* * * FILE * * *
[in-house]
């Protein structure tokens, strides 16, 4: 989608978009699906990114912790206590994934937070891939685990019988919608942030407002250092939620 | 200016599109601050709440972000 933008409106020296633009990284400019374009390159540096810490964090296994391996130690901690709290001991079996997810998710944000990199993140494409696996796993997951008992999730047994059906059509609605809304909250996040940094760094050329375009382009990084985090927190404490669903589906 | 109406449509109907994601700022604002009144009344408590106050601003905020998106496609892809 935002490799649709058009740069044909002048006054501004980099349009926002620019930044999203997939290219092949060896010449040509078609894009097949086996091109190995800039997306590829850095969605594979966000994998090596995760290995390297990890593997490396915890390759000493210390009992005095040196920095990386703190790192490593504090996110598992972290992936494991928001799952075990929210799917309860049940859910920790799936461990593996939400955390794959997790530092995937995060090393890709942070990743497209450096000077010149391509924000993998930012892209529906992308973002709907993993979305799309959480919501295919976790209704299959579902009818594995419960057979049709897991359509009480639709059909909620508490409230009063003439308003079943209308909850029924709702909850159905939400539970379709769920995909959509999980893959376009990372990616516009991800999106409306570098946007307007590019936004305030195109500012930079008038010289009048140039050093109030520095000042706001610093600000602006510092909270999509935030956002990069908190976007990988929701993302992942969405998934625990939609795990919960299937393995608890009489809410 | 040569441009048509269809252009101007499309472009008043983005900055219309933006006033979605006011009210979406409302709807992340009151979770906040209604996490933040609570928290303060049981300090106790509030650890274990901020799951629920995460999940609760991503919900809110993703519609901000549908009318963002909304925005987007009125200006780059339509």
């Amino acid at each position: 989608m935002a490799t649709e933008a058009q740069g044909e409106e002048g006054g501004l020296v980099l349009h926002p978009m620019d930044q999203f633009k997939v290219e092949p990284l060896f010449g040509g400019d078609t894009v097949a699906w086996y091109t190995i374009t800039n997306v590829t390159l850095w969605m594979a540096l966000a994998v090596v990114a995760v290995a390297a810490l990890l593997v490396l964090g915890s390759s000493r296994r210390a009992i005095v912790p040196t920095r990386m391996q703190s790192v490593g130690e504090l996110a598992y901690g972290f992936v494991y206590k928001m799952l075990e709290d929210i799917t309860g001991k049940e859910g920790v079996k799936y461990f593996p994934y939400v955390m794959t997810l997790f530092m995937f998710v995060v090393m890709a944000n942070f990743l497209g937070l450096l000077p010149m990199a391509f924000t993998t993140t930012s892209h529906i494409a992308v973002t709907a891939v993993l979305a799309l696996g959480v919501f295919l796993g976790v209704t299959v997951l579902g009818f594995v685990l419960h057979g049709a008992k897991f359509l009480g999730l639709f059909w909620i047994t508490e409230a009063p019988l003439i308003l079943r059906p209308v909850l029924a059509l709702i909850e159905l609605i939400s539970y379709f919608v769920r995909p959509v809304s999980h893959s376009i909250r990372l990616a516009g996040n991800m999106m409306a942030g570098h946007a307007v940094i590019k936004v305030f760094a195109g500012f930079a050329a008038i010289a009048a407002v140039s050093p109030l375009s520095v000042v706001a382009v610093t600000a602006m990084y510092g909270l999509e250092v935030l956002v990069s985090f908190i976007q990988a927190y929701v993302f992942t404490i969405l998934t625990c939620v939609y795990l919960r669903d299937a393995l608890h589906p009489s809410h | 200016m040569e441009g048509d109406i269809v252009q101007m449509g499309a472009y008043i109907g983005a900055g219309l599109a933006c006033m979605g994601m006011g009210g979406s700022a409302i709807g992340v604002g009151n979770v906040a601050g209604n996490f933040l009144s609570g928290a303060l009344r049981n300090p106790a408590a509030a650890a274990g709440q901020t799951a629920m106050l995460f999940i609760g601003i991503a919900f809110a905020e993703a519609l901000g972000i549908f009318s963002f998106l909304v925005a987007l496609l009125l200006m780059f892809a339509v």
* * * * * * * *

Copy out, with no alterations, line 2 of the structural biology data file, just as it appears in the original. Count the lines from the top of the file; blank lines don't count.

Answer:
């Protein structure tokens, strides 16, 4: 989608978009699906990114912790206590994934937070891939685990019988919608942030407002250092939620 | 200016599109601050709440972000 933008409106020296633009990284400019374009390159540096810490964090296994391996130690901690709290001991079996997810998710944000990199993140494409696996796993997951008992999730047994059906059509609605809304909250996040940094760094050329375009382009990084985090927190404490669903589906 | 109406449509109907994601700022604002009144009344408590106050601003905020998106496609892809 935002490799649709058009740069044909002048006054501004980099349009926002620019930044999203997939290219092949060896010449040509078609894009097949086996091109190995800039997306590829850095969605594979966000994998090596995760290995390297990890593997490396915890390759000493210390009992005095040196920095990386703190790192490593504090996110598992972290992936494991928001799952075990929210799917309860049940859910920790799936461990593996939400955390794959997790530092995937995060090393890709942070990743497209450096000077010149391509924000993998930012892209529906992308973002709907993993979305799309959480919501295919976790209704299959579902009818594995419960057979049709897991359509009480639709059909909620508490409230009063003439308003079943209308909850029924709702909850159905939400539970379709769920995909959509999980893959376009990372990616516009991800999106409306570098946007307007590019936004305030195109500012930079008038010289009048140039050093109030520095000042706001610093600000602006510092909270999509935030956002990069908190976007990988929701993302992942969405998934625990939609795990919960299937393995608890009489809410 | 040569441009048509269809252009101007499309472009008043983005900055219309933006006033979605006011009210979406409302709807992340009151979770906040209604996490933040609570928290303060049981300090106790509030650890274990901020799951629920995460999940609760991503919900809110993703519609901000549908009318963002909304925005987007009125200006780059339509």